With a packed Pyramid, patriotic-colored cowbells clanging, and elite international athletes on the floor, there was something special about the volleyball action in Long Beach last night. It was, in other words, a bit more than a Long Beach State vs Pacific men’s volleyball match, or any other MPSF action, normally the best men’s volleyball action the venue plays host to. But with Olympic hopes on the mind of both teams competing in Friday’s NORCECA Olympic Qualifying semifinals, the USA and Cuba put on quite a show. After losing their first set of the tournament, the USA fought back with ferocity, and went on to win 21-25, 25-18, 25-17, 25-16.
The Americans are now just one win away from securing an Olympic berth.
“Every time we play them it’s a tough match,” said USA coach Alan Knipe. “It certainly was tonight. I have to give a lot of credit to our passers tonight, they got much better as the game went on.”
In the first set, the Americans’ aggressive brand of service got the better of them. After making very few mistakes in their matches (all sweep victories) on Monday, Tuesday, and Wednesday, the USA made three errors in the first frame of Friday’s semifinal. Perhaps worse, they failed to capitalize on the Cubans’ mistakes, responding to their first two service errors with misses of their own.
The US never trailed by more than three, but couldn’t bring the score back to a tie after falling behind 13-10. They pulled within one at 20-19 after Cuba’s second service error, but the Americans gave the point right back on the next play by putting their serve into the net, too.
“I don’t know what happened in the first set,” said USA captain Clay Stanley. “I’m real proud of my team for coming out in the last three sets and focusing.”
In the second set, they got back on track with the block, putting up seven team blocks in a runaway victory. After the tight first set, they went up 10-5 on two consecutive blocks from Reid Priddy and Russ Holmes, and kept a five-point lead for the rest of the set. Matt Anderson’s serve was lethal, as he piled up four aces, and disrupted the Cuban attack with both his velocity and placement.
“We served a little better and caused more problems for Cuba,” said Knipe. “Once we got them into some trouble, we were able to get our block in place. Our guys were very disciplined, we didn’t do a lot different, just did it a little bit better.”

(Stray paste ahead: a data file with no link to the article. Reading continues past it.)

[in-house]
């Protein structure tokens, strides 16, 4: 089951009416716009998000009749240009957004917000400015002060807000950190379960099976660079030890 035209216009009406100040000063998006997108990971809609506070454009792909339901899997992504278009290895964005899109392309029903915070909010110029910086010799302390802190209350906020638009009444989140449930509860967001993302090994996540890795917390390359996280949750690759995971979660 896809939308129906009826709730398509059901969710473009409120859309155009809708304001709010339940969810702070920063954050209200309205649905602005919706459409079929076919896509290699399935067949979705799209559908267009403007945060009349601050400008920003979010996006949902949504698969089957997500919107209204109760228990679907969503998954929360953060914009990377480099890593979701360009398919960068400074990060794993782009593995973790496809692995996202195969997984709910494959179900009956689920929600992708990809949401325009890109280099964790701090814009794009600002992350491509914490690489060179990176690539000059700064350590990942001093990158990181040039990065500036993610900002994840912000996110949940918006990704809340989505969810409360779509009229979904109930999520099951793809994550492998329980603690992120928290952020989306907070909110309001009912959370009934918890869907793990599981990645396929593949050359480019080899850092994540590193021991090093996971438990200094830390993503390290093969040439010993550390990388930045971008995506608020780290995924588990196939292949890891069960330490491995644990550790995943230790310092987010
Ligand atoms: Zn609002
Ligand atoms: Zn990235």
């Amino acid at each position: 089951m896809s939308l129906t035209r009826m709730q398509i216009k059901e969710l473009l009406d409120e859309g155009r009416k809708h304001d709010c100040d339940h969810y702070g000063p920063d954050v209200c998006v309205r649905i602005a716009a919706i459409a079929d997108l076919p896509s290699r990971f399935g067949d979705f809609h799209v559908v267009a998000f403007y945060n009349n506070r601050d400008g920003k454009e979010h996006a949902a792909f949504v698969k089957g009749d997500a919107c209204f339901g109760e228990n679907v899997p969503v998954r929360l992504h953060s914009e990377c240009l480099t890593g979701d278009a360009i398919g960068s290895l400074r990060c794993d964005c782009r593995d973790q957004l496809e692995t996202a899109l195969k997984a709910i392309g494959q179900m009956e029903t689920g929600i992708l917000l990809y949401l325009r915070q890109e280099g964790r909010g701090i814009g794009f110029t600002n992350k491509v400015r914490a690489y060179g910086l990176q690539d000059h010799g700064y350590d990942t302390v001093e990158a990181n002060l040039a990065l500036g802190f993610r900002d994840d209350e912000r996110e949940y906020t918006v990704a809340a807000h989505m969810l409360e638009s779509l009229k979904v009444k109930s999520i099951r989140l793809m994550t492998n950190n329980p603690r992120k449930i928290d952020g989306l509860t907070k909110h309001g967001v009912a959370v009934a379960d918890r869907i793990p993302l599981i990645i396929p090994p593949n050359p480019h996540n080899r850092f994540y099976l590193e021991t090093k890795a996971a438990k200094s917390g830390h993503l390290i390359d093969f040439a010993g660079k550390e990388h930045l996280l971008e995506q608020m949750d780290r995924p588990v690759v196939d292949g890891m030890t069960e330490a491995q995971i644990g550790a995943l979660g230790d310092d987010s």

The story was the same in the third, where the American’s conditioning clearly began to play a part. Cuba made twice as many hitting and service errors in the third set as in the first, and weren’t using their front-line speed to nearly the same advantage. Anderson improved his offensive line to 14 kills on 20 swings, with no errors. By the fourth, it was obvious the USA had broken the Cubans’ spirit a bit, going up 17-8 with relative ease, and allowing Knipe to reach into his rotation a bit.
In fact, Holmes playing in the entire match, while normal starting middle Ryan Millar sat, was a big story of the day, as Holmes finished with four block assists. Anderson also finished with 17 kills on 24 swings, 4 aces, and a block. He’s a rare young player on a very experienced roster. “Matt’s still in the bottom half of where he could be as a player,” said Knipe. “He’s young, but he brings a lot of energy, and he’s a complete player. He has a very bright future.”
The Americans’ next match, obviously, is their biggest one yet—if they can down Canada on Saturday night, they’ll clinch that long-sought after Olympic berth. If not, it’s a long and winding road to London. Knipe and his team would prefer to take the direct flight. Come see what happens in the Pyramid, at 8pm Saturday—if you can’t make it, we’ll have all the coverage of the match.
“They’re a very similar team to us, they play a similar style,” said Knipe. “They played very well against Cuba and I expect them to play well against us, we have a lot of respect for them.”